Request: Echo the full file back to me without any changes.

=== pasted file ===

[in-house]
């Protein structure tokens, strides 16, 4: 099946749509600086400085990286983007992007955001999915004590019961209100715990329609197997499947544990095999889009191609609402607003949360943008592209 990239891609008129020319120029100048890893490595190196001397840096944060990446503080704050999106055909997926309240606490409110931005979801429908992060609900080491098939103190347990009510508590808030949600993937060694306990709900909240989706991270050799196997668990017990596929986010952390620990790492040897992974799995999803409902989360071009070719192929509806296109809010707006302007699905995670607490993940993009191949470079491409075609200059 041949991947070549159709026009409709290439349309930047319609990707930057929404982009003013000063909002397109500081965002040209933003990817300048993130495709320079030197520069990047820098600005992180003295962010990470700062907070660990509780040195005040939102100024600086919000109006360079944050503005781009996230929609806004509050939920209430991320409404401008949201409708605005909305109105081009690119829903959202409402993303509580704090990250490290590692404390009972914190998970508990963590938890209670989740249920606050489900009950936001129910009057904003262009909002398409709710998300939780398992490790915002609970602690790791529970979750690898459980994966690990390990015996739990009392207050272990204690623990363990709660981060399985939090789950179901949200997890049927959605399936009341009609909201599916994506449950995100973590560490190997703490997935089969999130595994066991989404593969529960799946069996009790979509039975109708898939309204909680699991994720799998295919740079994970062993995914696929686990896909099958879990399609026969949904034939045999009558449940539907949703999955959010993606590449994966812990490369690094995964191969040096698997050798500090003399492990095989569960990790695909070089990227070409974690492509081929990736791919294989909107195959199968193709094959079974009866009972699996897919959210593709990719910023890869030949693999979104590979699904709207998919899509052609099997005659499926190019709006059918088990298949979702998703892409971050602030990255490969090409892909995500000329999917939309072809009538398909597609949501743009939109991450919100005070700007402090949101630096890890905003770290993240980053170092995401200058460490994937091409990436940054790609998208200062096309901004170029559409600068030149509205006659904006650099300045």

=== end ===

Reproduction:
[in-house]
């Protein structure tokens, strides 16, 4: 099946749509600086400085990286983007992007955001999915004590019961209100715990329609197997499947544990095999889009191609609402607003949360943008592209 990239891609008129020319120029100048890893490595190196001397840096944060990446503080704050999106055909997926309240606490409110931005979801429908992060609900080491098939103190347990009510508590808030949600993937060694306990709900909240989706991270050799196997668990017990596929986010952390620990790492040897992974799995999803409902989360071009070719192929509806296109809010707006302007699905995670607490993940993009191949470079491409075609200059 041949991947070549159709026009409709290439349309930047319609990707930057929404982009003013000063909002397109500081965002040209933003990817300048993130495709320079030197520069990047820098600005992180003295962010990470700062907070660990509780040195005040939102100024600086919000109006360079944050503005781009996230929609806004509050939920209430991320409404401008949201409708605005909305109105081009690119829903959202409402993303509580704090990250490290590692404390009972914190998970508990963590938890209670989740249920606050489900009950936001129910009057904003262009909002398409709710998300939780398992490790915002609970602690790791529970979750690898459980994966690990390990015996739990009392207050272990204690623990363990709660981060399985939090789950179901949200997890049927959605399936009341009609909201599916994506449950995100973590560490190997703490997935089969999130595994066991989404593969529960799946069996009790979509039975109708898939309204909680699991994720799998295919740079994970062993995914696929686990896909099958879990399609026969949904034939045999009558449940539907949703999955959010993606590449994966812990490369690094995964191969040096698997050798500090003399492990095989569960990790695909070089990227070409974690492509081929990736791919294989909107195959199968193709094959079974009866009972699996897919959210593709990719910023890869030949693999979104590979699904709207998919899509052609099997005659499926190019709006059918088990298949979702998703892409971050602030990255490969090409892909995500000329999917939309072809009538398909597609949501743009939109991450919100005070700007402090949101630096890890905003770290993240980053170092995401200058460490994937091409990436940054790609998208200062096309901004170029559409600068030149509205006659904006650099300045």